If, for example, you have 1000 speakers spread all over the world, you can kiss that language goodbye. So just imagine how much more linguistically homogenized we’ll become in a century. Frankly, I wouldn’t be surprised if 90% of current languages are extinct by the end of the century, which is what some researchers are now saying.
Jay Walker Welcomes the Expansion of English
English Opens Many Doors
Modern linguicide is much more complicated than simply blaming someone or something. For example, Canada wrote the Indian Act a century and a half ago, forcing Indian children to go to horrendously abusive residential schools (i.e., high risk of dying before graduation) to learn English and give up their culture, and we know exactly who to blame. Today, people begin to learn the more dominant languages as a way to keep up with the rest of the world. This raises the question: Is it really so bad that entire cultures are systematically learning a language which gives them access to more resources?
“The world has a new mania. A mania for learning English. Why English? In a single word: Opportunity. […] Opportunity for a better life, a job, to be able to pay for school, or put better food on the table. […] English represents hope for a better future. A future where the world has a common language to solve its common problems.”
Jay Walker is extremely well-spoken, and he makes some excellent points in his 4-minute TED talk (or his extended 6-minute YouTube video which is basically the same thing with a few extras). As he mentions, 2 billion people are now learning English, and this could have huge ramifications for the way the world solves problems together.
English Closes Some Doors
With that said, however, Walker makes little attempt to support his argument when he talks about the world turning to English. “Is English mania good or bad?” He asks. “Is English a tsunami, washing away other languages? Not likely.” This is as far as he runs with that assertion. No research, and no data to back that up. “Not likely?” Of course it’s likely. If literally everyone in the world grew up to speak English (regardless of any other languages also prevalent) I guarantee we’d see a miniscule fraction of the languages that exist today. For the reasons Walker himself makes, people will want to learn English because it’s practical. Case in point: Newfoundland, Canada.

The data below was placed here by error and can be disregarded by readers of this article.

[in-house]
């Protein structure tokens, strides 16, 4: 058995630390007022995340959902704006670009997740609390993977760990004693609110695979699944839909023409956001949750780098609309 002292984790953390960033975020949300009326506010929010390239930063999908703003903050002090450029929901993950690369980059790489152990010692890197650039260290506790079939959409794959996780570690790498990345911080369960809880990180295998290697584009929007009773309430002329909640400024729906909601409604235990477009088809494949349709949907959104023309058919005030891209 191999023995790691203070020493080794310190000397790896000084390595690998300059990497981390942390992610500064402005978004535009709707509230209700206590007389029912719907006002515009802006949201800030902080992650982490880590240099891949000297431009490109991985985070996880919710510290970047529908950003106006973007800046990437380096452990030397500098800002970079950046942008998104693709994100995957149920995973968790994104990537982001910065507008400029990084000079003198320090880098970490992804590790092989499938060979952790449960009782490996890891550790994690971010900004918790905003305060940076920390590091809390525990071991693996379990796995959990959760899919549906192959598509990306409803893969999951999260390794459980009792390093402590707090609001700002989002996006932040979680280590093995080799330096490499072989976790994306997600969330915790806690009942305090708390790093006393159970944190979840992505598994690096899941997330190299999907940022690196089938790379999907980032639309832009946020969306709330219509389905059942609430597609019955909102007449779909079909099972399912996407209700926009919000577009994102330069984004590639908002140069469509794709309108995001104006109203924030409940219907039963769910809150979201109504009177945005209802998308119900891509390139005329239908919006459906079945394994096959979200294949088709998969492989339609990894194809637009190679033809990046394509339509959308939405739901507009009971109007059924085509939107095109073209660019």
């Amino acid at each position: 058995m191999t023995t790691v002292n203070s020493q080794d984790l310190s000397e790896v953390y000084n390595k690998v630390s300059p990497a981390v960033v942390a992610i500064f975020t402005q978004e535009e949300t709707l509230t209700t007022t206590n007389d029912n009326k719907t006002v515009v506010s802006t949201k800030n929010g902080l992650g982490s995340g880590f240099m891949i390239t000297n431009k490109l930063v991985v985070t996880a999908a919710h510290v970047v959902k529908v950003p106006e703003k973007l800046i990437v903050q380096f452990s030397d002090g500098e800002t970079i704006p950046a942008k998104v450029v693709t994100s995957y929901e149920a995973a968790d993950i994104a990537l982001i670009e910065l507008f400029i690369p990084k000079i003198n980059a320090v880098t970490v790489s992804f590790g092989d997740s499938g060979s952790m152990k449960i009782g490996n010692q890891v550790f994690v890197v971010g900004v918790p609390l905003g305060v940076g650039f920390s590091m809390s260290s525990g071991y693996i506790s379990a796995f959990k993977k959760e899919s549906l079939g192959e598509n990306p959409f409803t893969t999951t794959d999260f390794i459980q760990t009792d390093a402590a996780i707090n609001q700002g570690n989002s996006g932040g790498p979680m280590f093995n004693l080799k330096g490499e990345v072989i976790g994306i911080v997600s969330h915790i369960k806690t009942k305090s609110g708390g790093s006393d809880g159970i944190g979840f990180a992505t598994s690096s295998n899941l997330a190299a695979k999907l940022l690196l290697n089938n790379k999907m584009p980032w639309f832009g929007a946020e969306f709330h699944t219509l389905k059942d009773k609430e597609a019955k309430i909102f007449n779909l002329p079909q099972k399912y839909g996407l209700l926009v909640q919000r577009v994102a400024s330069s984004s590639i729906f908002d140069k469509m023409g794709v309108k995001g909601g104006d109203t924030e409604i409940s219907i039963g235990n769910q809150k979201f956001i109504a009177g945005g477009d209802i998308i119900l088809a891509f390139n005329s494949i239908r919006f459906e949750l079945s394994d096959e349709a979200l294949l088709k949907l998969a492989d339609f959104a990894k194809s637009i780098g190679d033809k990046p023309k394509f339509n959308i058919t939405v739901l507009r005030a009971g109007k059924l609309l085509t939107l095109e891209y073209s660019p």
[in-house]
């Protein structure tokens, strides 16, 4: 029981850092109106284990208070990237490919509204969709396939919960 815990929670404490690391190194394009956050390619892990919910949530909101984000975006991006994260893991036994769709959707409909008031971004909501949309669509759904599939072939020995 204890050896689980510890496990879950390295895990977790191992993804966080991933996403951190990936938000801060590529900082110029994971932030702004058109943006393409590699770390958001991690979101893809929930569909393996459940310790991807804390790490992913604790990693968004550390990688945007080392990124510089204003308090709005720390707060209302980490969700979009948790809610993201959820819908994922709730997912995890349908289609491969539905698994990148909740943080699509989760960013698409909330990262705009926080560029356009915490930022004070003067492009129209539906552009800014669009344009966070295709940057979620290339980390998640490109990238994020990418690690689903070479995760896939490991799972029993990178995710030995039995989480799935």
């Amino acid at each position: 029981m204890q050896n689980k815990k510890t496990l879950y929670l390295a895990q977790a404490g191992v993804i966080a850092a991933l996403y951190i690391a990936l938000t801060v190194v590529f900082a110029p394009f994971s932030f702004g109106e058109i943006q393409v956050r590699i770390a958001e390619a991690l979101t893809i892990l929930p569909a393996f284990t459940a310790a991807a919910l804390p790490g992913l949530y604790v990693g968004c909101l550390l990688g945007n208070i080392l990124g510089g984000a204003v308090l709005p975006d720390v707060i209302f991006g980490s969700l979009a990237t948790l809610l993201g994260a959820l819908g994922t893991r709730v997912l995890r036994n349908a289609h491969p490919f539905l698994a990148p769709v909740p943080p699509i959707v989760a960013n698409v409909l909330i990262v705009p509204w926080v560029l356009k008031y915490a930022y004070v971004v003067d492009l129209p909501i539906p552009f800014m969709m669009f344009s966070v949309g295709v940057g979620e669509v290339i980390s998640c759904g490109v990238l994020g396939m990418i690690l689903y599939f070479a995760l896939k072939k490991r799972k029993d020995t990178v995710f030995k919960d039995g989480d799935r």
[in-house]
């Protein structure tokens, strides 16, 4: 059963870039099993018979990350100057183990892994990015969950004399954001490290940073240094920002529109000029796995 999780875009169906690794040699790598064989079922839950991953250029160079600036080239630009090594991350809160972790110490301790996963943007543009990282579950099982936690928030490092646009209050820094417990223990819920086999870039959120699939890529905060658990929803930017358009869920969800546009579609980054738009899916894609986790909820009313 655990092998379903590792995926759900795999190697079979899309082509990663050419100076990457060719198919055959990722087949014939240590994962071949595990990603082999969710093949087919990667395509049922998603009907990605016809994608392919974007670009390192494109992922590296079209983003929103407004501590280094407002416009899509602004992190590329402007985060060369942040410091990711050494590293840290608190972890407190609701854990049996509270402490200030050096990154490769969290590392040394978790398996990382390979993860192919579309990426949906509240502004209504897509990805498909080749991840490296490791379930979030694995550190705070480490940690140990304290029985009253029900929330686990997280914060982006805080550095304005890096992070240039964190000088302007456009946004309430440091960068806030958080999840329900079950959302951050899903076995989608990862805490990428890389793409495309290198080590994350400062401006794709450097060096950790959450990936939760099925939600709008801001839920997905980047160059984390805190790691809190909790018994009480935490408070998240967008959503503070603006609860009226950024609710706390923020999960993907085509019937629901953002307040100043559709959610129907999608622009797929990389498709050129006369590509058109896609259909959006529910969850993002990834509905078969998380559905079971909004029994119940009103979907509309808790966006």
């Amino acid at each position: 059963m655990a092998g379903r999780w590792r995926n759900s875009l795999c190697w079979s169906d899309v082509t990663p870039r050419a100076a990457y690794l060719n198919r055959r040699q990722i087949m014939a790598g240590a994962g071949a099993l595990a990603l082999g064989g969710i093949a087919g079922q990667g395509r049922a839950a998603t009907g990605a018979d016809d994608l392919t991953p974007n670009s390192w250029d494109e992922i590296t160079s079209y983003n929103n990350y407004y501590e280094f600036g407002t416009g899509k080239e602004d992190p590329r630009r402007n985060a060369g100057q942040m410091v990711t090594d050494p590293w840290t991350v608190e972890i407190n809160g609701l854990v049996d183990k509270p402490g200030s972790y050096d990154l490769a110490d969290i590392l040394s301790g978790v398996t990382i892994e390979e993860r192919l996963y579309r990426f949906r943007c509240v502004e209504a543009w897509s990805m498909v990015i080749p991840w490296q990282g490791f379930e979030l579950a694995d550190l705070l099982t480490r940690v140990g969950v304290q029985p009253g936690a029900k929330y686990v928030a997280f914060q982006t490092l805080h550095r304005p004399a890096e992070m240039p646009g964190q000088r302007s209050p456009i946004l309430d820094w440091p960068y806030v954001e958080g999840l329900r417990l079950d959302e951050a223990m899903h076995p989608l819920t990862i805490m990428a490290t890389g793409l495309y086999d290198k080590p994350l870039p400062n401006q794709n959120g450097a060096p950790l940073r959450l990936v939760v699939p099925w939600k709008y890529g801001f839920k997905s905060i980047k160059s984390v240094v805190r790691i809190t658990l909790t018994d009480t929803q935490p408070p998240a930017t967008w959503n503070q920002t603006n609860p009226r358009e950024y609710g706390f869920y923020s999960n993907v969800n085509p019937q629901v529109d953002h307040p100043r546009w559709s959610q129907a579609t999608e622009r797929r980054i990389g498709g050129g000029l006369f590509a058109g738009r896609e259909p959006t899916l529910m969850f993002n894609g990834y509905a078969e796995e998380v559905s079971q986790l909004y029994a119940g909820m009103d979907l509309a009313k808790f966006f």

In the past few years, the residents of Newfoundland – which is often ridiculed for its people having comical “Newfy accents” – has seen the number of young people able and willing to speak “Newfoundland English” dwindle. As the blog StimuliForBirds reports – based on the work of Gerard Van Herk, a linguist at Memorial University, in Newfoundland – Newfoundlanders speak “the most linguistically diverse English in the world.” People in virtually every town speak a slightly different dialect, which actually allows them to identify where each other live. While this is certainly an interesting detail that Newfoundlanders probably historically put to good use, there’s just one problem: The rest of the country has no idea what the hell they’re talking about!
So it’s no wonder that “Newfy English” is dying – people don’t consider it worth the effort to learn. Just like Walker said, it’s all about opportunity. But he also said this: “English is the world’s second language. Your native language is your life. But with English you can become part of a wider conversation.” This makes me think that Walker is either downplaying or oblivious to the self-fulfilling prophecy with regards to language learning.
Why English Anyway?
To put it bluntly: The “value” of a language is correlated to how many people speak it. Therefore, there’s little point in learning a language if it isolates you from the rest of the country. This is why you don’t see any universities teaching J.R.R. Tolkein’s invented (but apparently fully-functional) “Elvish” language. So if everyone thinks a language is important, which Walker certainly does for English, then more people will be motivated to learn it, which creates a cycle of demand, or a self-fulfilling prophecy.
But as I mentioned above, English will soon be overtaken by, among other languages, Mandarin. Therefore, not only will China be the biggest English-speaking country in the world, but English won’t even be the most prominent language in the world! So maybe the English-speaking monolingual world will become the new Newfoundland, having to adapt to the overwhelming number of non-English-speaking people that will exist in a few decades.